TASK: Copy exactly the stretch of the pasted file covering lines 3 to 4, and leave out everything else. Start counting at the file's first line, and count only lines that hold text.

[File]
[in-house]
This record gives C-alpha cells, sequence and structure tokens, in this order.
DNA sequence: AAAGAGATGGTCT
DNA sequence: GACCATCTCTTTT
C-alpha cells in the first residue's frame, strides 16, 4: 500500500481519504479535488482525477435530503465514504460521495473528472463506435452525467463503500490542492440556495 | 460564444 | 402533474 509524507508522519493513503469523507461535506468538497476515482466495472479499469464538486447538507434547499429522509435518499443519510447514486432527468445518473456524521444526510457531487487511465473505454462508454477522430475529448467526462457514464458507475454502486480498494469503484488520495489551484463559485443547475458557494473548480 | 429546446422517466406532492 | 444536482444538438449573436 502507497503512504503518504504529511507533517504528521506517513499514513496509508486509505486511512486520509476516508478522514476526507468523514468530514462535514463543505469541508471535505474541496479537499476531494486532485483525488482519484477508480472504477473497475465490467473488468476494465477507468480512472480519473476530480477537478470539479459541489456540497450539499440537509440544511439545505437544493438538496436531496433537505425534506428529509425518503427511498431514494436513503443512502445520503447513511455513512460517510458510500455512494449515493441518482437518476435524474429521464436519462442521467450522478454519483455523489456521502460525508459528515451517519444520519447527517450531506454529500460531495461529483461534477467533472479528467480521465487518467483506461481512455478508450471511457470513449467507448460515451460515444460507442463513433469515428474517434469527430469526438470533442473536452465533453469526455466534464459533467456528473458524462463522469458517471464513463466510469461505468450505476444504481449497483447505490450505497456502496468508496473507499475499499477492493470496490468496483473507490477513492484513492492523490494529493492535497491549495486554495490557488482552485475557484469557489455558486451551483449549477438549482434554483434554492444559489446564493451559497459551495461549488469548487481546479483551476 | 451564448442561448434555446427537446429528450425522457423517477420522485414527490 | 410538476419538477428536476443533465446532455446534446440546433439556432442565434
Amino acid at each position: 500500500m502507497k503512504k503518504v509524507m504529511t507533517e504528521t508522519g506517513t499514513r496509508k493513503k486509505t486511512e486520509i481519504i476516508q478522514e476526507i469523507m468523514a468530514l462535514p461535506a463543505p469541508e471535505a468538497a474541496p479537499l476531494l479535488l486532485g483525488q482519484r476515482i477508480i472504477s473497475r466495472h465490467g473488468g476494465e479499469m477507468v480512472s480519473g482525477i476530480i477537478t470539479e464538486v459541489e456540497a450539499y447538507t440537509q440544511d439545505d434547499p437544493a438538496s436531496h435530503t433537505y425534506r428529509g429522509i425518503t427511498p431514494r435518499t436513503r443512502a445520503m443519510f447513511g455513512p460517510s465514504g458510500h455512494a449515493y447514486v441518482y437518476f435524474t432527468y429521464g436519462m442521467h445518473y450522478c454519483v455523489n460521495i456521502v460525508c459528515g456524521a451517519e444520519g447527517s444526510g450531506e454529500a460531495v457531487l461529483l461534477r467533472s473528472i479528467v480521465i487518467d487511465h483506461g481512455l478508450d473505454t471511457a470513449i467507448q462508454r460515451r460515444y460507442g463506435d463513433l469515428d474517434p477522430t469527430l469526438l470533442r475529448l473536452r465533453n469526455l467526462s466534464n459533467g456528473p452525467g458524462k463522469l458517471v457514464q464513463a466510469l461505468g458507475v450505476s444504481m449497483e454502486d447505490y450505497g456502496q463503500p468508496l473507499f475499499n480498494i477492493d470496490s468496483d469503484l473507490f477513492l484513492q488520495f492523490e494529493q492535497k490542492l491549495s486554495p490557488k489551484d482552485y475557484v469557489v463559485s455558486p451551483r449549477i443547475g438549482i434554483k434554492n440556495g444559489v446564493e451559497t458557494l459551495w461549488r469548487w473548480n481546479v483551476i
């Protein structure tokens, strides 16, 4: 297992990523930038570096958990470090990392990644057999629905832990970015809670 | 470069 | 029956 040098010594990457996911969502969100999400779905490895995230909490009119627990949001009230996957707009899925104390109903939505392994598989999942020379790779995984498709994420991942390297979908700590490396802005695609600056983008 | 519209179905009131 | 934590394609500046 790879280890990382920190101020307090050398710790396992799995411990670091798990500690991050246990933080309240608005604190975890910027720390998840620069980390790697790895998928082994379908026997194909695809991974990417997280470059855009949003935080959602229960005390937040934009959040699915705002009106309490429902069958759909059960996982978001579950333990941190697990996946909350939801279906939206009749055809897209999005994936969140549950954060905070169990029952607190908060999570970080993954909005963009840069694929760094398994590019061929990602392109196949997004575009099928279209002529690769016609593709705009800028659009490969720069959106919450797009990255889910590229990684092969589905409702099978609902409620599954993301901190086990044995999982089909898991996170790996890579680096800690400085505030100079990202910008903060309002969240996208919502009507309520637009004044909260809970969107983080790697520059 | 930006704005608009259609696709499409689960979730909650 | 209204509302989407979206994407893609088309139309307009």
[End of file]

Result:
DNA sequence: AAAGAGATGGTCT
DNA sequence: GACCATCTCTTTT